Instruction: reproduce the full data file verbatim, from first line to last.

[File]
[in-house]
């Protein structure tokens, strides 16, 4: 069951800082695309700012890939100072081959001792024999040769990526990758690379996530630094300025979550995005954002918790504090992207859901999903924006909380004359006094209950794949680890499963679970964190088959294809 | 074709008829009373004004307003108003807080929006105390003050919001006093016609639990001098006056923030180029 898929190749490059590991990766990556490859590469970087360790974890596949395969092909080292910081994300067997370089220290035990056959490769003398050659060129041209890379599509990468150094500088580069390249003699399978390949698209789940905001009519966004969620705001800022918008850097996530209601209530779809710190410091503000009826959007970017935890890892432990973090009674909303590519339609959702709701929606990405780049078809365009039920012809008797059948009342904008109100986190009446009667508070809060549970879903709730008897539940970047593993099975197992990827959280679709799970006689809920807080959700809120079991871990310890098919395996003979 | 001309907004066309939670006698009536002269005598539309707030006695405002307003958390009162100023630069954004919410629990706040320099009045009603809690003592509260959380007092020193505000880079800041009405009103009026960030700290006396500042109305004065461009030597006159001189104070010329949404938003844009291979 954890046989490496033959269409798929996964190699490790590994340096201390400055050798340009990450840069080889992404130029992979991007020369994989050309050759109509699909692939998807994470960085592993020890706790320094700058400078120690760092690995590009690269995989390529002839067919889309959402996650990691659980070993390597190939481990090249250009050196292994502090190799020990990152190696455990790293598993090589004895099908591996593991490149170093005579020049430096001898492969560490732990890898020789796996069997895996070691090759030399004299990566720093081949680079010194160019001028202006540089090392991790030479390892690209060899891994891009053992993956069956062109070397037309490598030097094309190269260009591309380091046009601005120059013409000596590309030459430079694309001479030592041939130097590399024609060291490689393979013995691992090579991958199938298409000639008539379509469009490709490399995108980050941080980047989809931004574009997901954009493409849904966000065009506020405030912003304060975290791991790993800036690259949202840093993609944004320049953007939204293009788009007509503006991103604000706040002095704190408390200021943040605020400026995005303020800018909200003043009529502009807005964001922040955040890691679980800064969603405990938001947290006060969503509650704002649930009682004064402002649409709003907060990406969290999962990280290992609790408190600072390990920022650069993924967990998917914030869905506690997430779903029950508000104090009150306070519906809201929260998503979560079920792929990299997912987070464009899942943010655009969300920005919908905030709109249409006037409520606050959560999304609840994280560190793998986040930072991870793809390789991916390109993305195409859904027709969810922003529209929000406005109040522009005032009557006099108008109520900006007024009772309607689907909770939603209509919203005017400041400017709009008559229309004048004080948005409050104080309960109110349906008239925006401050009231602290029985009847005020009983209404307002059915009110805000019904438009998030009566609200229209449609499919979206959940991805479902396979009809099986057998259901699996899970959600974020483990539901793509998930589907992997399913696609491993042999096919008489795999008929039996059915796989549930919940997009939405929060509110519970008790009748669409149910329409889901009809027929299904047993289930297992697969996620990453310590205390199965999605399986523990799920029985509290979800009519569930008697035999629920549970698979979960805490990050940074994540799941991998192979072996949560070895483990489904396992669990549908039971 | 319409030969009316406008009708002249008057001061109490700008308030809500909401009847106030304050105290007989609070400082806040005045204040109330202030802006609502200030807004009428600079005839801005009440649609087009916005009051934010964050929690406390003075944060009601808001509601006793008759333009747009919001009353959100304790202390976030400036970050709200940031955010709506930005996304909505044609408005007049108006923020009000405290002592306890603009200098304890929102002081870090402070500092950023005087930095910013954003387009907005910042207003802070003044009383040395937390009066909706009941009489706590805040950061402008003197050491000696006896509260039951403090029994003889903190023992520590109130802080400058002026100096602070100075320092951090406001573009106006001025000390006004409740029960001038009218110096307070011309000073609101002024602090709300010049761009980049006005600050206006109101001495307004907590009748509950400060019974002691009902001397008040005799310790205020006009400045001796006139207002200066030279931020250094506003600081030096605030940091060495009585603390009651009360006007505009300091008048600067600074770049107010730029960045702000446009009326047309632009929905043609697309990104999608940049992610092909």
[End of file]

[in-house]
């Protein structure tokens, strides 16, 4: 069951800082695309700012890939100072081959001792024999040769990526990758690379996530630094300025979550995005954002918790504090992207859901999903924006909380004359006094209950794949680890499963679970964190088959294809 | 074709008829009373004004307003108003807080929006105390003050919001006093016609639990001098006056923030180029 898929190749490059590991990766990556490859590469970087360790974890596949395969092909080292910081994300067997370089220290035990056959490769003398050659060129041209890379599509990468150094500088580069390249003699399978390949698209789940905001009519966004969620705001800022918008850097996530209601209530779809710190410091503000009826959007970017935890890892432990973090009674909303590519339609959702709701929606990405780049078809365009039920012809008797059948009342904008109100986190009446009667508070809060549970879903709730008897539940970047593993099975197992990827959280679709799970006689809920807080959700809120079991871990310890098919395996003979 | 001309907004066309939670006698009536002269005598539309707030006695405002307003958390009162100023630069954004919410629990706040320099009045009603809690003592509260959380007092020193505000880079800041009405009103009026960030700290006396500042109305004065461009030597006159001189104070010329949404938003844009291979 954890046989490496033959269409798929996964190699490790590994340096201390400055050798340009990450840069080889992404130029992979991007020369994989050309050759109509699909692939998807994470960085592993020890706790320094700058400078120690760092690995590009690269995989390529002839067919889309959402996650990691659980070993390597190939481990090249250009050196292994502090190799020990990152190696455990790293598993090589004895099908591996593991490149170093005579020049430096001898492969560490732990890898020789796996069997895996070691090759030399004299990566720093081949680079010194160019001028202006540089090392991790030479390892690209060899891994891009053992993956069956062109070397037309490598030097094309190269260009591309380091046009601005120059013409000596590309030459430079694309001479030592041939130097590399024609060291490689393979013995691992090579991958199938298409000639008539379509469009490709490399995108980050941080980047989809931004574009997901954009493409849904966000065009506020405030912003304060975290791991790993800036690259949202840093993609944004320049953007939204293009788009007509503006991103604000706040002095704190408390200021943040605020400026995005303020800018909200003043009529502009807005964001922040955040890691679980800064969603405990938001947290006060969503509650704002649930009682004064402002649409709003907060990406969290999962990280290992609790408190600072390990920022650069993924967990998917914030869905506690997430779903029950508000104090009150306070519906809201929260998503979560079920792929990299997912987070464009899942943010655009969300920005919908905030709109249409006037409520606050959560999304609840994280560190793998986040930072991870793809390789991916390109993305195409859904027709969810922003529209929000406005109040522009005032009557006099108008109520900006007024009772309607689907909770939603209509919203005017400041400017709009008559229309004048004080948005409050104080309960109110349906008239925006401050009231602290029985009847005020009983209404307002059915009110805000019904438009998030009566609200229209449609499919979206959940991805479902396979009809099986057998259901699996899970959600974020483990539901793509998930589907992997399913696609491993042999096919008489795999008929039996059915796989549930919940997009939405929060509110519970008790009748669409149910329409889901009809027929299904047993289930297992697969996620990453310590205390199965999605399986523990799920029985509290979800009519569930008697035999629920549970698979979960805490990050940074994540799941991998192979072996949560070895483990489904396992669990549908039971 | 319409030969009316406008009708002249008057001061109490700008308030809500909401009847106030304050105290007989609070400082806040005045204040109330202030802006609502200030807004009428600079005839801005009440649609087009916005009051934010964050929690406390003075944060009601808001509601006793008759333009747009919001009353959100304790202390976030400036970050709200940031955010709506930005996304909505044609408005007049108006923020009000405290002592306890603009200098304890929102002081870090402070500092950023005087930095910013954003387009907005910042207003802070003044009383040395937390009066909706009941009489706590805040950061402008003197050491000696006896509260039951403090029994003889903190023992520590109130802080400058002026100096602070100075320092951090406001573009106006001025000390006004409740029960001038009218110096307070011309000073609101002024602090709300010049761009980049006005600050206006109101001495307004907590009748509950400060019974002691009902001397008040005799310790205020006009400045001796006139207002200066030279931020250094506003600081030096605030940091060495009585603390009651009360006007505009300091008048600067600074770049107010730029960045702000446009009326047309632009929905043609697309990104999608940049992610092909």